In addition to engaging videos, Learning How to Learn helps learners continue successfully through the course by providing practice opportunities. For example, in-video questions offer a pause in the video for learners to test their knowledge on what was just presented or reflect on how this topic relates to their own lives. Finally, Barb does a wonderful job of starting at the beginning: it can be difficult to assume prerequisites, so instead Learning How to Learn meets learners right where they currently are, which is especially beneficial for our community of diverse learners around the world.
Barb: Oh my, we couldn’t have been nearly as effective if we’d tried to teach the ideas of Learning How to Learn face-to-face! The videos are each about five minutes long: compact nuggets of information presented in a fun way. People tell me that they become addicted to the videos—they’re so fun, and they make tough ideas seem simple. Discussion forums, quizzes that incorporate a lot of humor along with penetrating questions, and well-thought-out projects round out the course.
In our online courses, I am not just showing a static picture to explain a concept—I’m walking into moving imagery, illustrating key ideas by standing full-body beside them and pointing out what’s going on. Unexpected motion—like me sliding up from below—helps capture students’ attention. We used scripts and a teleprompter, which meant that there isn’t a wasted second, even while we were able to incorporate a lot of humor and direct, to-the-point explanations.
MOOCs like these are like taking every aspect of great face-to-face courses, distilling their essence, and unleashing them online so that far more people can benefit.
OCR: Do you think there are any topics, such as education, web development, or mathematics, that are especially suited to online learning and that perhaps we might expect to see more of in the future?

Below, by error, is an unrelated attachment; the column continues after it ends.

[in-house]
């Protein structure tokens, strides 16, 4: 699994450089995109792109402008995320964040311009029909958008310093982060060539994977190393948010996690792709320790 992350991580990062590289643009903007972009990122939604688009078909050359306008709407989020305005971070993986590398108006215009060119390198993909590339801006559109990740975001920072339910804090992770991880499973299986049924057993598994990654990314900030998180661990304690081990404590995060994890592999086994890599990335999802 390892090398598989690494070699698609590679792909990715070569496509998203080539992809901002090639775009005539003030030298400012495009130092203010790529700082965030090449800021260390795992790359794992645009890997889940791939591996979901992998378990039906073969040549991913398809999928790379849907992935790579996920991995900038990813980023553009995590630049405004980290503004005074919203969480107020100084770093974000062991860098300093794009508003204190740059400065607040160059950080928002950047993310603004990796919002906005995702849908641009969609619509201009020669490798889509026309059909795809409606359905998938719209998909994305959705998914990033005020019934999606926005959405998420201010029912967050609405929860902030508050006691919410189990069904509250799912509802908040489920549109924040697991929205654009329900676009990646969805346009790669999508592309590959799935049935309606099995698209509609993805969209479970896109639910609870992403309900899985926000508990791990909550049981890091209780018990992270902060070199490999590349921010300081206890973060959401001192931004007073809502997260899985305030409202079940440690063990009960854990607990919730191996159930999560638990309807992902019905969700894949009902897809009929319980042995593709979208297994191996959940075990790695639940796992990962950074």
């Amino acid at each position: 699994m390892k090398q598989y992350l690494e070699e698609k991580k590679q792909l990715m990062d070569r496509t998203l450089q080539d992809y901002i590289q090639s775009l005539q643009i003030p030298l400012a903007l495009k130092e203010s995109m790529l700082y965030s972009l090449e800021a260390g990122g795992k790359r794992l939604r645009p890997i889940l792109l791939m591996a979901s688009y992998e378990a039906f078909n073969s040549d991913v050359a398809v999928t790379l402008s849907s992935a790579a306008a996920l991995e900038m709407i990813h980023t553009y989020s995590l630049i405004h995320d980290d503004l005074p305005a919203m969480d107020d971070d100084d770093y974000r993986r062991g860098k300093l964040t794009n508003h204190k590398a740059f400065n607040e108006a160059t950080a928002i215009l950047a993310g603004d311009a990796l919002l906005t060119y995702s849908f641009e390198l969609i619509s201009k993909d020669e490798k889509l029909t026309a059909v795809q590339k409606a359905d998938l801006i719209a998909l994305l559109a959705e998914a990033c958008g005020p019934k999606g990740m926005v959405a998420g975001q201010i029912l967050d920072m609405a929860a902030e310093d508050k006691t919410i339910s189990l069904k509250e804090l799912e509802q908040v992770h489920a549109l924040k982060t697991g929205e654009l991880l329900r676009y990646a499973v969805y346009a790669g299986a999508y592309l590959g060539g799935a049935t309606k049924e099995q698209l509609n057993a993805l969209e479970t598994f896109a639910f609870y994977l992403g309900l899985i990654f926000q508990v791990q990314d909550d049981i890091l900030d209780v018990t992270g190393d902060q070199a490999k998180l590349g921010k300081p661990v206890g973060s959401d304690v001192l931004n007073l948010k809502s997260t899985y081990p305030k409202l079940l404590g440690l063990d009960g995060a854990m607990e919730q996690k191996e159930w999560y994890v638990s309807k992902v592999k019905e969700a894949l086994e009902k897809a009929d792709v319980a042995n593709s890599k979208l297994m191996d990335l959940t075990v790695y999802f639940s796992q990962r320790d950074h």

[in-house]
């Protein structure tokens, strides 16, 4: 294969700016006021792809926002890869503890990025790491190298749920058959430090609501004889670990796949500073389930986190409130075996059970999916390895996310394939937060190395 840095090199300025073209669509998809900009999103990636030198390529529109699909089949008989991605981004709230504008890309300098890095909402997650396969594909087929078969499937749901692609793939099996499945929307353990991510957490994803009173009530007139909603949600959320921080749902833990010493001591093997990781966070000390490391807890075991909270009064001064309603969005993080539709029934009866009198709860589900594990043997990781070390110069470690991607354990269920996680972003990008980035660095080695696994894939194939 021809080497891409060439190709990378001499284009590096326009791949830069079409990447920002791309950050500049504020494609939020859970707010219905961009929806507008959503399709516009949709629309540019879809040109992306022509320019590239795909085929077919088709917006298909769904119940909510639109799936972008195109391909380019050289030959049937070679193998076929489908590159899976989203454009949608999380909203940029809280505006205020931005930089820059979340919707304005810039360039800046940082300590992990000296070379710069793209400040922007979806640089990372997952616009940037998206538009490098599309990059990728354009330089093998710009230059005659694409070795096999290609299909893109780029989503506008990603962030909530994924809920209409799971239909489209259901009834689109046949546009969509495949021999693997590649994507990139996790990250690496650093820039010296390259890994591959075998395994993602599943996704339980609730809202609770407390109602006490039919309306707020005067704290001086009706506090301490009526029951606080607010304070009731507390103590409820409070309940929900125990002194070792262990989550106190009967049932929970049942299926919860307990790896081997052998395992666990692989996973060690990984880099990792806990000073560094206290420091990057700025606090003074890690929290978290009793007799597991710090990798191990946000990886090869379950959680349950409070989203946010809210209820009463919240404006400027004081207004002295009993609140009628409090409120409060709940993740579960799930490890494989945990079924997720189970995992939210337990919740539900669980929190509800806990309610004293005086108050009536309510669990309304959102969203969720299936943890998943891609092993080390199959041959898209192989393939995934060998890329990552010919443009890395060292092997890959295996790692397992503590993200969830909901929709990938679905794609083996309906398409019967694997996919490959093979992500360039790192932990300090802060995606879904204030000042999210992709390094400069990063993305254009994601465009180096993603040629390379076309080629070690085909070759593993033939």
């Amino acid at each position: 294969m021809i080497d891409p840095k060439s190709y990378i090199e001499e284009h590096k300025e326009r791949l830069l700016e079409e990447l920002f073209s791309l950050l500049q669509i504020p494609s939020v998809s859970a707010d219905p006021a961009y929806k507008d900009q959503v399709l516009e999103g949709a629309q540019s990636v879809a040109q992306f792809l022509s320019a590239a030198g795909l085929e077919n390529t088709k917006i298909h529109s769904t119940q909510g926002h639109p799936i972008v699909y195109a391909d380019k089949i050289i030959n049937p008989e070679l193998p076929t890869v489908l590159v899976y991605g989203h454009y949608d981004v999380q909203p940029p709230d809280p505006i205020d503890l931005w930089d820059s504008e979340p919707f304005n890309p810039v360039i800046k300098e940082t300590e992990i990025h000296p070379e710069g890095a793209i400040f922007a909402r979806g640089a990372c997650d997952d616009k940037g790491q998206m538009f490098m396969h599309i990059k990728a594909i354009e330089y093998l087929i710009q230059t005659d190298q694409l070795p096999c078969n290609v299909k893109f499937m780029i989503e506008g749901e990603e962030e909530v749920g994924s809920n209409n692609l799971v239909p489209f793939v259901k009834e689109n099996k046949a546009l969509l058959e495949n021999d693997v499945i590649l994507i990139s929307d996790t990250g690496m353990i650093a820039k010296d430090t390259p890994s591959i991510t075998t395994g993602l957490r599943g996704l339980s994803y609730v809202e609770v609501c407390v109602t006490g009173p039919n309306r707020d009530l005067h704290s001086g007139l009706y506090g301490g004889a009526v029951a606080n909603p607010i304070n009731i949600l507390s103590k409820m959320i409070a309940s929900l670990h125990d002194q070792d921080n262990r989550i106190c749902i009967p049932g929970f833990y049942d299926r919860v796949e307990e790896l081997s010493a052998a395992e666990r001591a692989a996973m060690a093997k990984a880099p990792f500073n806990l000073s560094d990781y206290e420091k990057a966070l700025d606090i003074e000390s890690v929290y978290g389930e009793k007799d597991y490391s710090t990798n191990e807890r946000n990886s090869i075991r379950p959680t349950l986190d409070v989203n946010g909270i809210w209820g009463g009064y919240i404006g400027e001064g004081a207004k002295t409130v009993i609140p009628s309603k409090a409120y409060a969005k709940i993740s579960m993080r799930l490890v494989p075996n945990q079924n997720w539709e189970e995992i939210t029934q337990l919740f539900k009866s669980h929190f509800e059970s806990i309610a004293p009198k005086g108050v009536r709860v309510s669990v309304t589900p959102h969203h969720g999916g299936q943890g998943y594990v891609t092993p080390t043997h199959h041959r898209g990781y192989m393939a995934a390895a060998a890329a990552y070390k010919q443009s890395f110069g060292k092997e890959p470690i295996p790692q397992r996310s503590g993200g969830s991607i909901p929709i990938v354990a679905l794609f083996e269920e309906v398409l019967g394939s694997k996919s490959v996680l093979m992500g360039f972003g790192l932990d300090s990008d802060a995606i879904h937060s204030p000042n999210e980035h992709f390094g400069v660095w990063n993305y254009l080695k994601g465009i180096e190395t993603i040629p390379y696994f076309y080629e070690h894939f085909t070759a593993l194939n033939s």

Barb: Truthfully, I think most topics can lend themselves to online learning. In the MOOC Mindshift, I extensively explore what goes into making a good MOOC. I even go to my basement and show how “green screen” technology works, and why this technology can be particularly helpful in creating great learning experiences.
STEM (science, technology, engineering, and math) instructors often don’t realize that there is great value in using metaphors to more rapidly “on board” learners into difficult-to-grasp topics. Metaphors can be easily made more real and memorable using green screen technology. The humanities have been a pioneer in using metaphor to help with learning—online makes it easier for STEM instructors also to incorporate these approaches into their teaching. On the flip side of the pedagogical coin, MOOCs in the humanities and social sciences provide for fantastic new creative approaches to teaching. In some ways, online teaching can be more interesting and informative than face-to-face teaching. Unexpected movement, carefully planned humor, and appealing, gradually unfolding visuals with the instructor walking in, full-body, to point out the important points, can hold learners’ interest in a way that face-to-face instruction can struggle to do.
Advances in technology have brought video equipment prices down enormously. Video editing has become so straightforward that anyone can do it if they just devote a little time to grasping the basics. My sense is that we are only at the beginning of an explosion of creativity in translating traditional face-to-face teaching approaches into the very different online environment. The results will be a real boon for students—in surprising ways, these new online courses can be even better than what we can do face-to-face!
Urban: While different content domains often require their own features and teaching methods to be successful online, we at Coursera work to support all types of subject areas on our platform. As the skills gap increases between the expertise employees currently have and the knowledge companies need, computer programming, data science, business, and leadership skills are all crucial areas for development. What we would expect in the future is a greater reliance on online learning across subject domains, as individuals along with business and government employees find they must become lifelong learners to thrive. So then, it’s less about a certain type of content that we focus on, but rather a particular type of learner who wants to access transformational educational content anytime and anywhere. Just as Barb does in Learning How to Learn, we on the Teaching & Learning team at Coursera work with all instructors to help them meet these learners where they are and help them learn the new skills they need to succeed.